Congrégation des soeurs de Marie Auxiliatrice

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Our Spirituality

Every Congregation develops a particular spirituality based on the charism of its Foundress or Founder.


"Marie Auxiliatrice", the name chosen by Marie-Therese de Soubiran, captures the vital animating essence, the spirituality of the Congregation:

Mary turned towards God

Mary turned towards the world, towards people

The young Israelite woman, Mary of Nazareth, was vitally focused on God. This caused her to be drawn into God’s passionate love for the world, for all his people. She is our example and inspiration, the first to share in the mission of her Son, Jesus Christ.


This blends well with another aspect: ignatian spirituality. At its heart, the Trinity, Father, Son and Holy Spirit, are depicted by St. Ignatius contemplating the world and all its people in their varying situations of joy, sadness, health, sickness, affluence, poverty, peace, war. In today’s language, this could be seen as something on the scale of a world summit, seeking a good plan, a good way forward to save the world. The disciples of Jesus are invited to be with him in this plan of salvation.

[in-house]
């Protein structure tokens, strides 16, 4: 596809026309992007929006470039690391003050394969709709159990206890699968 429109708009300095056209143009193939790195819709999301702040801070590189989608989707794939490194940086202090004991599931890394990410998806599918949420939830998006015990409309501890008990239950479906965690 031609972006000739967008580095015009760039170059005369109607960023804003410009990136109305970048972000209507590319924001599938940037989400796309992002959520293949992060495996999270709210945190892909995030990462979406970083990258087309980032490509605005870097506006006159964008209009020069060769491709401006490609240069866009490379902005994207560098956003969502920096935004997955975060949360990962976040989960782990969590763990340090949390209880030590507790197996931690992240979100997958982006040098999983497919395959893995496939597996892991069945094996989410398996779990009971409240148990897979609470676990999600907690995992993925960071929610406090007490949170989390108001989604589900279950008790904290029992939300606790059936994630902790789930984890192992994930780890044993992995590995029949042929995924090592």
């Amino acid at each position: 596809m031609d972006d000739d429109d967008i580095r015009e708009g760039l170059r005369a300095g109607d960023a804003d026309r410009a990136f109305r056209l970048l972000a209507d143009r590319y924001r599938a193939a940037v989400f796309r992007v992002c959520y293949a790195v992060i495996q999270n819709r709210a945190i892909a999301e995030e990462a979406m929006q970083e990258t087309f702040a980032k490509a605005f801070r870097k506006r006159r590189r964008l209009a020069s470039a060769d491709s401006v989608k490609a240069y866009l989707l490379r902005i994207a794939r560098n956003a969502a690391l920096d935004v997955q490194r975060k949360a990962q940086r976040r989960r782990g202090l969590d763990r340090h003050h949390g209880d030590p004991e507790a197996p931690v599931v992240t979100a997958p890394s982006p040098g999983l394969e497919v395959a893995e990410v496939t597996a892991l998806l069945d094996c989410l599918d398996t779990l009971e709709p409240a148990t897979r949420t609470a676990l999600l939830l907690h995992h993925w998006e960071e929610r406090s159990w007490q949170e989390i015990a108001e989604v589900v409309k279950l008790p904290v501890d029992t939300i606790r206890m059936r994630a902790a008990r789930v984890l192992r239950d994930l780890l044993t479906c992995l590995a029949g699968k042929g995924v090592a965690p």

Contemplating the world, the Persons of the Trinity are moved in love to send the Son into the world: "Yes, God loved the world so much that he sent his only Son." (John, 3 :16).
This leads into a third dimension of our spirituality: Eucharist.
"A special mark of our Congregation is its vocation to radiate the love of Christ expressed in the Eucharist…" (Constitutions).
For the Foundress, Marie Therese de Soubiran, this was the centre of the life and mission of the Sisters, "the point from which everything departs and to which everything returns".

This is much more than a devotion to Mass and adoration of the Blessed Sacrament. It is a way of life: "Our vocation is fundamentally Eucharistic; it is in the Eucharist celebrated, contemplated and lived that we are given renewed strengts to proclaim Jesus Christ" (Constitutions).


These three aspects of our spirituality come together in the mystery of God’s love for the world into which we, like Mary, are drawn. We are called to be "contemplatives in action" for whom the explicit times of prayer and contemplation and our actvities in the service of God’s people mutually enhance each other and enable us to take our part with Jesus Christ in his mission to the world today.